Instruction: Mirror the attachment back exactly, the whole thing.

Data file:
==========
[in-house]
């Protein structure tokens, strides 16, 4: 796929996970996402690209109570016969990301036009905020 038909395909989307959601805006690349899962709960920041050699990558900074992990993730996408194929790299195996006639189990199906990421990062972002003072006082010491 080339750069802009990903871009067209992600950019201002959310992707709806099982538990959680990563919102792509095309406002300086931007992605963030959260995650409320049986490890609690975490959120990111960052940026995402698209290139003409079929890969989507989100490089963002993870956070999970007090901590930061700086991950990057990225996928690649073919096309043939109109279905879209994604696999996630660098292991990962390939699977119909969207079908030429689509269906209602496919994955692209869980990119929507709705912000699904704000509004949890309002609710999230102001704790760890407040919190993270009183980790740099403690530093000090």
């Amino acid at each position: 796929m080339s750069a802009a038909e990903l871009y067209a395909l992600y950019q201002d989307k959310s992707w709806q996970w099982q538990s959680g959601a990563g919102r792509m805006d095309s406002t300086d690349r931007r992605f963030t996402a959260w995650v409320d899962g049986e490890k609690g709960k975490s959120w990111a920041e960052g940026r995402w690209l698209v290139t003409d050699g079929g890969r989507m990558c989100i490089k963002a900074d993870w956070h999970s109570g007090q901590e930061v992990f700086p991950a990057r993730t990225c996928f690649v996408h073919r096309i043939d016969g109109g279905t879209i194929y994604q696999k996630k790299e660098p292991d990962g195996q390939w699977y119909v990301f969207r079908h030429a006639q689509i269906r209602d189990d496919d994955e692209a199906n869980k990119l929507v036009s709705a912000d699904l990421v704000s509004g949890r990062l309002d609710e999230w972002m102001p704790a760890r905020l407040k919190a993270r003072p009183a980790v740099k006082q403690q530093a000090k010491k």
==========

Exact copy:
[in-house]
């Protein structure tokens, strides 16, 4: 796929996970996402690209109570016969990301036009905020 038909395909989307959601805006690349899962709960920041050699990558900074992990993730996408194929790299195996006639189990199906990421990062972002003072006082010491 080339750069802009990903871009067209992600950019201002959310992707709806099982538990959680990563919102792509095309406002300086931007992605963030959260995650409320049986490890609690975490959120990111960052940026995402698209290139003409079929890969989507989100490089963002993870956070999970007090901590930061700086991950990057990225996928690649073919096309043939109109279905879209994604696999996630660098292991990962390939699977119909969207079908030429689509269906209602496919994955692209869980990119929507709705912000699904704000509004949890309002609710999230102001704790760890407040919190993270009183980790740099403690530093000090």
């Amino acid at each position: 796929m080339s750069a802009a038909e990903l871009y067209a395909l992600y950019q201002d989307k959310s992707w709806q996970w099982q538990s959680g959601a990563g919102r792509m805006d095309s406002t300086d690349r931007r992605f963030t996402a959260w995650v409320d899962g049986e490890k609690g709960k975490s959120w990111a920041e960052g940026r995402w690209l698209v290139t003409d050699g079929g890969r989507m990558c989100i490089k963002a900074d993870w956070h999970s109570g007090q901590e930061v992990f700086p991950a990057r993730t990225c996928f690649v996408h073919r096309i043939d016969g109109g279905t879209i194929y994604q696999k996630k790299e660098p292991d990962g195996q390939w699977y119909v990301f969207r079908h030429a006639q689509i269906r209602d189990d496919d994955e692209a199906n869980k990119l929507v036009s709705a912000d699904l990421v704000s509004g949890r990062l309002d609710e999230w972002m102001p704790a760890r905020l407040k919190a993270r003072p009183a980790v740099k006082q403690q530093a000090k010491k």